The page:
After the fabulous camping trip of abandonment, I didn't see my dad again. He called once and I didn't want to talk to him, due to my aforementioned people-pleasing skills. That was it. For years. I wondered where he was. Why he didn't want to talk to me. Did he get married again? Did he have another family? When I had the vocabulary, I called him my sperm-donor.

My step dad became my father. He was the only dad I had for years and years. My sister was born when I was seven, my brother when I was seventeen. This was my family. Most people didn't know I had any other "dad."

And yet.... I did always wonder.

When I was 12 or 13, my "dad" molested me for the first time. This is a fact that I will still hide from the majority of my family.
This is the first time I've put it down in writing. Fucking momentous occasion here.
I was in my room. He hugged me.... I don't know why.... and his hand found its way between my butt cheeks. I pulled away immediately and he grinned sheepishly. "What?..."

It continued until I moved out. I wanted DESPERATELY to be a daddy's girl. He drank, so there was a fine line between his usual grumpy, anti-social, leave-me-the-fuck-alone mood, and his friendly, loving, real "dad" self, into the drunk groper that he could become. Sometimes it was a tongue down my throat. Sometimes it was a hand on my breast. Sometimes it was sit-on-my-lap followed by one of the previous. Every. single. time. I would pull back in horror and he would shrug with innocence.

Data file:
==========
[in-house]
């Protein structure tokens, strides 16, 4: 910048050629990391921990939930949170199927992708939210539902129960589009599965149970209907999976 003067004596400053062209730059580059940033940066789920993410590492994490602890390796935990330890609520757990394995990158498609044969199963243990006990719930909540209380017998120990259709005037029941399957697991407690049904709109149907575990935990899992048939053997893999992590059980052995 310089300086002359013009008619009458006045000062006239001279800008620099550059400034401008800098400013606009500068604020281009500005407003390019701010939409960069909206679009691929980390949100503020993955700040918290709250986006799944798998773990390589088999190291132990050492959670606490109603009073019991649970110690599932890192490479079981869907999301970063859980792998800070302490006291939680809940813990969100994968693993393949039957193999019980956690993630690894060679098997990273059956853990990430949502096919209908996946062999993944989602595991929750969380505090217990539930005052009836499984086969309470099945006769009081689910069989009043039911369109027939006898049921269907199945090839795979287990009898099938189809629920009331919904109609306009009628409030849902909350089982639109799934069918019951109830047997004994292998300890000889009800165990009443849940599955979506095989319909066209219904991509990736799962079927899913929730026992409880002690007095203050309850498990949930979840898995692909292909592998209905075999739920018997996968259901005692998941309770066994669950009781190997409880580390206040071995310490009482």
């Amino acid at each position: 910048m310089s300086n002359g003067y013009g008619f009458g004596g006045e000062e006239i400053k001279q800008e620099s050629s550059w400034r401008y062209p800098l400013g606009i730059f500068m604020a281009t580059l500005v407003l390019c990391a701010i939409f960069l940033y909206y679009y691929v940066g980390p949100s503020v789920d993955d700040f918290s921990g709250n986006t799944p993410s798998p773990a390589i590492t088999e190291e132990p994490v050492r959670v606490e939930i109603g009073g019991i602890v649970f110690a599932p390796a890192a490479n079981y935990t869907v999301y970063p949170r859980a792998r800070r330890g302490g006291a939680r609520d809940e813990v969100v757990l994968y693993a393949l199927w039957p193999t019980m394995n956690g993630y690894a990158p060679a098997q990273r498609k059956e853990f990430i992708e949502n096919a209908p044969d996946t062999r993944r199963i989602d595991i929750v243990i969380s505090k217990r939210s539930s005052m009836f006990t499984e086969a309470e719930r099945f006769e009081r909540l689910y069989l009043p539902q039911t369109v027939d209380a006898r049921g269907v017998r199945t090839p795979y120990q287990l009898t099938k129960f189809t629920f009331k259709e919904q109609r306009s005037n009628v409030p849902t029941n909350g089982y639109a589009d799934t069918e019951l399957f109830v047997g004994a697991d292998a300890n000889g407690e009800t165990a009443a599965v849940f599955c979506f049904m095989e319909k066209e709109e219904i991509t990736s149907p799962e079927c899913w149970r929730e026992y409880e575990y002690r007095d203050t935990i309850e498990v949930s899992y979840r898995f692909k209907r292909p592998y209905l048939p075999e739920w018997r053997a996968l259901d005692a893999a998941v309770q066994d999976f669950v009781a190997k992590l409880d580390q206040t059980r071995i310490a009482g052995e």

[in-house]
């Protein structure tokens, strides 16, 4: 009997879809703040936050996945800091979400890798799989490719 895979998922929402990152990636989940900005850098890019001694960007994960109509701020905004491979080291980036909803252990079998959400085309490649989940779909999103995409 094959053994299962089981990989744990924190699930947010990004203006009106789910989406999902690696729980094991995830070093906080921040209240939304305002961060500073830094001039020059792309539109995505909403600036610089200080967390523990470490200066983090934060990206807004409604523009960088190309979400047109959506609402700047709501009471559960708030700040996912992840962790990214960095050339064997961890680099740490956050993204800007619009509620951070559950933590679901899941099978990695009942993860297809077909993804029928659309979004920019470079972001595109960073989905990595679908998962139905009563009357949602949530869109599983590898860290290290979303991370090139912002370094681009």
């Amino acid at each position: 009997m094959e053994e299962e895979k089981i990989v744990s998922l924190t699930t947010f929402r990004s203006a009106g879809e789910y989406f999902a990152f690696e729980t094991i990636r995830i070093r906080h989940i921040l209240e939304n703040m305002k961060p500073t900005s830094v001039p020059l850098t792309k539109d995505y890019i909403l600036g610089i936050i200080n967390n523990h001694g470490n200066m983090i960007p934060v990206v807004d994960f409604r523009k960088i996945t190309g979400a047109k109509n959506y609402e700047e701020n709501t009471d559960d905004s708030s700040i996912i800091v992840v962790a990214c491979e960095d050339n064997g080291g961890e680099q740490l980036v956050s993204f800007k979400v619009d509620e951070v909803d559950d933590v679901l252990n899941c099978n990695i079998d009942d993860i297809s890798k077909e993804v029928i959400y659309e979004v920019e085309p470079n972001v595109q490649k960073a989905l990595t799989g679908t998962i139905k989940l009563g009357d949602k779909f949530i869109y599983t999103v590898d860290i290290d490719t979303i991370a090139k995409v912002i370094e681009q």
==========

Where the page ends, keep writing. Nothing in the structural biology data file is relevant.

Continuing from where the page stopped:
Who, me??

Many, many nights he'd come to my room at night and lie next to me in my bed. Mom always came to retrieve him. I repeatedly pretended I was asleep. Nothing happened on those nights, but there was invariably the terrifying feeling that I wasn't safe in my own space. Mom and I did not discuss these nights. I "slept" through them.

When I was 23, after I was married, Mom started getting calls from a private investigator, a woman who pretended to know me from college. Soon after, she got a call from her own parents that my dad had shown up, unannounced, at their house. I was given his phone number. I called him only to protect my mom. (Sometimes I feel like my whole life has been about protecting her.) I told him to leave my family alone. He called me "sweetie." I reacted violently.